A.M. Best said its outlook for the reinsurance sector remains negative due to a multitude of factors, and it will likely stay that way for quite some time.
“Our rating outlook remains longer-term than our typical 12-18 months,” A.M. Best said in its annual review of the global reinsurance sector. “The market headwinds present significant longer-term challenges that the industry players need to work through.”
What’s more, A.M. Best warns that companies don’t proactively try to address these conditions and develop a better survival plan likely won’t last.
“The companies that are not proactive will not lead their own destiny,” the ratings agency warns in its report. “It is likely that several franchises that exist today will be sporting the logo of another brand by the time this soft market has run its full course.”
A.M. Best noted that there are a number of negative factors in the market including “extraordinarily low” interest rates, declining insurance rates, broader turns and conditions, unsustainable flow of net favorable loss reserve development, low investment yields, and continued pressure from convergence capital.”
There are more problems. Brexit, the vote that will pull Great Britain from the European Union, will likely delay relief from “extraordinarily low” interest rates that span the globe. Making things worse: less demand from primary insurers as they keep more business to leverage their own excess capacity, A.M. Best said.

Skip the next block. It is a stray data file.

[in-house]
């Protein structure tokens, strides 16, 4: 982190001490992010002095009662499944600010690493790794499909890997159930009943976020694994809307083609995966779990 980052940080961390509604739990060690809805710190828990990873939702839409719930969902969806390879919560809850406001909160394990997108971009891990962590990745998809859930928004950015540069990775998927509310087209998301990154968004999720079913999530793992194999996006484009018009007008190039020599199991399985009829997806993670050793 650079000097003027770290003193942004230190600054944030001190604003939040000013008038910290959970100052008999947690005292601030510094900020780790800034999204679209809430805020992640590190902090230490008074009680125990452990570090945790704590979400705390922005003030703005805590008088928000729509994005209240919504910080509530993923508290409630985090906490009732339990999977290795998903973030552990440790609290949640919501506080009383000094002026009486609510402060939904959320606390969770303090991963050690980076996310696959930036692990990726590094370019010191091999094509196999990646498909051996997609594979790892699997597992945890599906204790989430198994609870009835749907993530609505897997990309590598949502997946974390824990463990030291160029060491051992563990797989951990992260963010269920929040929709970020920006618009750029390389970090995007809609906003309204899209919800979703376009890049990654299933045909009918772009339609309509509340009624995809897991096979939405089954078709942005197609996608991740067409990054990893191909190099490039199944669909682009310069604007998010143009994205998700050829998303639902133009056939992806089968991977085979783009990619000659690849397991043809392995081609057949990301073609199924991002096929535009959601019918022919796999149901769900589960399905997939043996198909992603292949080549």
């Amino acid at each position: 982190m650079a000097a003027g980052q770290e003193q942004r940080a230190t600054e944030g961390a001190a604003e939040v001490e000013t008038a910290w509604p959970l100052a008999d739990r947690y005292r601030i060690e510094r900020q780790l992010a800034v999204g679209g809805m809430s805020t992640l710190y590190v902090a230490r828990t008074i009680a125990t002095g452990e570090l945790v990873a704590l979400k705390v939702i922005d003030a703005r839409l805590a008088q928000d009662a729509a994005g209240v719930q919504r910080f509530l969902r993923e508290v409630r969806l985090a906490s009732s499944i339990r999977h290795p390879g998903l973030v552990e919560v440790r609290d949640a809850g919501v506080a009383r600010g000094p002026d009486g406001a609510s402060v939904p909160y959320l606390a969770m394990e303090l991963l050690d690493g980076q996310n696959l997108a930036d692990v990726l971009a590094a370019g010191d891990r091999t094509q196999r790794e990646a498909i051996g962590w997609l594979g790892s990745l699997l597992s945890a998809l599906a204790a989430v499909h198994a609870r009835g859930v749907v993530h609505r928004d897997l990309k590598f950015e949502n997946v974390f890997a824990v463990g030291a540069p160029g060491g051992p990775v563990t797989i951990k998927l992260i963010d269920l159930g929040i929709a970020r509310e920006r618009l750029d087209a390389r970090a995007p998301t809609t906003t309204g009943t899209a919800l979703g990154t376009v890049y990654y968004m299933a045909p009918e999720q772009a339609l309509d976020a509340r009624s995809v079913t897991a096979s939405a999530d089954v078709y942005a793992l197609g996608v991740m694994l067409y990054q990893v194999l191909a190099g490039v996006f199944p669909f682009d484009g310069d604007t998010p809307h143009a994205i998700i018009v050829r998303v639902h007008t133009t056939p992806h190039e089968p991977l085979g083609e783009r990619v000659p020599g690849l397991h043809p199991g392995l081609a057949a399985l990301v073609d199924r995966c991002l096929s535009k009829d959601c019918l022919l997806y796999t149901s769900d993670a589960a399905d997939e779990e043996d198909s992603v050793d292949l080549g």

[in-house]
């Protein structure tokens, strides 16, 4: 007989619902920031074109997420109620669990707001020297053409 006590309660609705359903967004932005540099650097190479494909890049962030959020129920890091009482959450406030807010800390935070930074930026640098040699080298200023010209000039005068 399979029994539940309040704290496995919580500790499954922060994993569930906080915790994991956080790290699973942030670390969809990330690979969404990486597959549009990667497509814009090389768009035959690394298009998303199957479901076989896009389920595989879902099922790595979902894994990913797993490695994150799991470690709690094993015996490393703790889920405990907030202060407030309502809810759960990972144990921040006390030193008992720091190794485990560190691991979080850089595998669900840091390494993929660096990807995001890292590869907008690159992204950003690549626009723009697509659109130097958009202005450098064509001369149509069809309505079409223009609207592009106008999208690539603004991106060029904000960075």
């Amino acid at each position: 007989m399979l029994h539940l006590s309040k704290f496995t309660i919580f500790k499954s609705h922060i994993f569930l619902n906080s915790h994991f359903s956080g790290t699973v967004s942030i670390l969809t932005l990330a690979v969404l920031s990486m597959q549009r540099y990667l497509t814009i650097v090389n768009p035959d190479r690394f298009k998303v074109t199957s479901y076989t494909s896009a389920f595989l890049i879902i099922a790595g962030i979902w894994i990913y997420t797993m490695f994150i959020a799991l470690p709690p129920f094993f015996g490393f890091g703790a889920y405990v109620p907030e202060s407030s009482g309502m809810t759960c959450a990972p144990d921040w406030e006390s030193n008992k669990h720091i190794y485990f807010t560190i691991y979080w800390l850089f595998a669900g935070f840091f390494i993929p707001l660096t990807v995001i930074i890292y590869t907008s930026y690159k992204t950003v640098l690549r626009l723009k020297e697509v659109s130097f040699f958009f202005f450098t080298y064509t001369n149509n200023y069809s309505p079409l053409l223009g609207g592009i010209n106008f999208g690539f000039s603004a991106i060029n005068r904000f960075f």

A.M. Best even finds trouble in the idea that there are signs of a market bottoming. A.M. Best acknowledges this, but notes that the overriding trend “remains negative, which is concerning.”
Reinsurers have been responding to the continued market challenges a number of ways, A.M. Best said. They include:
Using greater capital market capacity to help optimize results and reduce net probably maximum loss for peak zones as a percentage of capital.
An embrace of new opportunities and geographies.
Production of fee income.
A migration into asset classes that will produce some higher investment yield.
More market consolidation.
More M&A, in order to gain more scale and diversification.
A.M. Best noted that reinsurers do have strengths right now, such as well-capitalized rated balance sheet that can handle different stress scenarios. But the ratings agency warns that this could become diminished as carrier earnings face higher pressure, “favorable reserve development wanes, earnings grow more volatile and the ability to earn back losses following events is prolonged by the instantaneous inflow of alternative capacity.”
How can things get better? A.M. Best said it would take “benign or near-benign” catastrophe years, continued net favorable loss reserve development and stable financial markets, among other optimal conditions, to give the industry “even low double-digit returns.”
In the end, A.M. Best said that the profitable reinsurer of today, and the future, will have “diverse business portfolios, advanced distribution capabilities, and broad geographic scope.”
The full A.M. Best report is called: “Innovation: The Race to Remain Relevant.”
Source: A.M. Best